Gabor Maté (Scattered: How Attention Deficit Disorder Originates and What You Can Do About It)
What do I care for Williams? What do I care for anything on this earth? Listen, my dear fellow, when this combustible heart of mine falls in love, there is no obstacle capable of preventing it from being satisfied. The more I fall in love, the more combustible it becomes. For me, having a woman is satisfying only by reason of the trouble I am put to on the way. Bedding a woman is the most prosaic thing in the world.
Marquis de Sade (The Crimes of Love)
Ano pong ibig sabihin nitong preventive detention? The meaning of preventive detention is Mr. Marcos thinks that next month, you will commit a crime, he can now order you arrested so you will not be able to commit your crime. Anong klaseng batas iyan? Iniisip mo pa lang eh nabilanggo ka na eh. Aba’y hayop kako itong batas na ito. Eh kung totoo ito, eh lahat ng lalaking diborsyado na nag-iisip pa lang magliligaw, patay na sa asawa.
Ninoy Aquino
It seemed to me that a great many fences had been put up all over the world, in the long course of history, that were not necessary. Fences round nations, fences round property. They were supposed to be symbols of security, but they were cheating symbols. They had a precisely opposite effect from that which was intended. They did not prevent crime, they incited it; they led not to peace but to war. A world without fences would be a better world.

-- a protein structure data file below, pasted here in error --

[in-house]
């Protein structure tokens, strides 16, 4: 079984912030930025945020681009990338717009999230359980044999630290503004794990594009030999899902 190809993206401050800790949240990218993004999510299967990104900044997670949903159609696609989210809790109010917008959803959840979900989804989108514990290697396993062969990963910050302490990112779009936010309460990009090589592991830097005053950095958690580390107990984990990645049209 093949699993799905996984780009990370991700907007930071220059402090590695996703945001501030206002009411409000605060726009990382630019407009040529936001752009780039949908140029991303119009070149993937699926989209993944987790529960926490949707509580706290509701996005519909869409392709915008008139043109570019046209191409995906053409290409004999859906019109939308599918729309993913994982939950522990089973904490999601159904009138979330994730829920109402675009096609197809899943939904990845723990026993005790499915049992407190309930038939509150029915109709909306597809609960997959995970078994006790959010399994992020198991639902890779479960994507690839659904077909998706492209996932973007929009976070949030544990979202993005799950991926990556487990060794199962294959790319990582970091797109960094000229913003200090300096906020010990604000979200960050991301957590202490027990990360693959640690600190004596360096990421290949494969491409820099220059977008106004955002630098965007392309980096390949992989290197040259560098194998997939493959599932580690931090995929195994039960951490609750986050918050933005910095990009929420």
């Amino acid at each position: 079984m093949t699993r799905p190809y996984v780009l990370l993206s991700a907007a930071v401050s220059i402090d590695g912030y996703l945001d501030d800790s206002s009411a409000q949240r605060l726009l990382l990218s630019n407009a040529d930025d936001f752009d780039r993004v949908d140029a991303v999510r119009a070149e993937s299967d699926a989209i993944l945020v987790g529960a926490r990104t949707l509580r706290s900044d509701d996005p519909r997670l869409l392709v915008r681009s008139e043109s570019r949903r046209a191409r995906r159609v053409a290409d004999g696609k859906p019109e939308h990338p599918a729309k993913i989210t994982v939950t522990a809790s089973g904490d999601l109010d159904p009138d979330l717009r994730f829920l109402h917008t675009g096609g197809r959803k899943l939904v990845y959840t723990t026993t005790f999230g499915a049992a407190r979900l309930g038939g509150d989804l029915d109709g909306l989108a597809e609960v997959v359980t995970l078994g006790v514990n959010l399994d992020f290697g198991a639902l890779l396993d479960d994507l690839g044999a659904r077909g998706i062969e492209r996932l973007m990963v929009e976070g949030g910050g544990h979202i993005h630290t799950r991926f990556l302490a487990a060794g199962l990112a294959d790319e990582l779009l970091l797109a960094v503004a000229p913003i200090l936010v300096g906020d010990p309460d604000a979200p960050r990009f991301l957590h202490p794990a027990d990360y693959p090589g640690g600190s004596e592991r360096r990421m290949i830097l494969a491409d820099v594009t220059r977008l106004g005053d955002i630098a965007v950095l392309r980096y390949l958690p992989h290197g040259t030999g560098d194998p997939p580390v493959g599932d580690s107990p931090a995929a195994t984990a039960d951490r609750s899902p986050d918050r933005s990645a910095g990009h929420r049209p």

Beverley Nichols (Sunlight on the Lawn)
In the court of Nero, a person of learning, of unquestioned merit, and of unsuspected loyalty, was put to death for no other reason, than that he had a pedantic countenance which displeased the emperor. This very monster of mankind appeared in the beginning of his reign to be a person of virtue. Many of the greatest tyrants on the records of history have begun their reigns in the fairest manner. But the truth is, this unnatural power corrupts both the heart and the understanding. And to prevent the least hope of amendment, a king is ever surrounded by a crowd of infamous flatterers, who find their account in keeping him from the least light of reason, till all ideas of rectitude and justice are utterly erased from his mind. When Alexander had in his fury inhumanly butchered one of his best friends and bravest captains; on the return of reason he began to conceive an horror suitable to the guilt of such a murder. In this juncture his council came to his assistance. But what did his council? They found him out a philosopher who gave him comfort. And in what manner did this philosopher comfort him for the loss of such a man, and heal his conscience, flagrant with the smart of such a crime? You have the matter at length in Plutarch. He told him, "that let a sovereign do what he wilt, all his actions are just and lawful, because they are his.
Edmund Burke (The Works of the Right Honourable Edmund Burke, Vol. 01 (Of 12))
The people are beginning to fear that the Irish Government is merely a, machinery for their destruction; that, for all the usual functions of Government, this Castle-nuisance is altogether powerless; that it is unable, or unwilling, to take a single step for the prevention of famine, for the encouragement of manufactures, or providing fields of industry, and is only active in promoting, by high premiums and bounties, the horrible manufacture of crimes!
John Mitchel
I used to joke that we had prepared ourselves for a time like this by living with Mother. The problem with such a state of affairs was not that you did not get to do what you wanted---sometimes you did---but the effort to appease or resist the reigning deities left you so exhausted that it prevented you from ever really having fun. To this day having fun, just plain enjoying myself, comes at the cost of a conviction that I have committed an undetected crime.
Azar Nafisi (Things I've Been Silent About)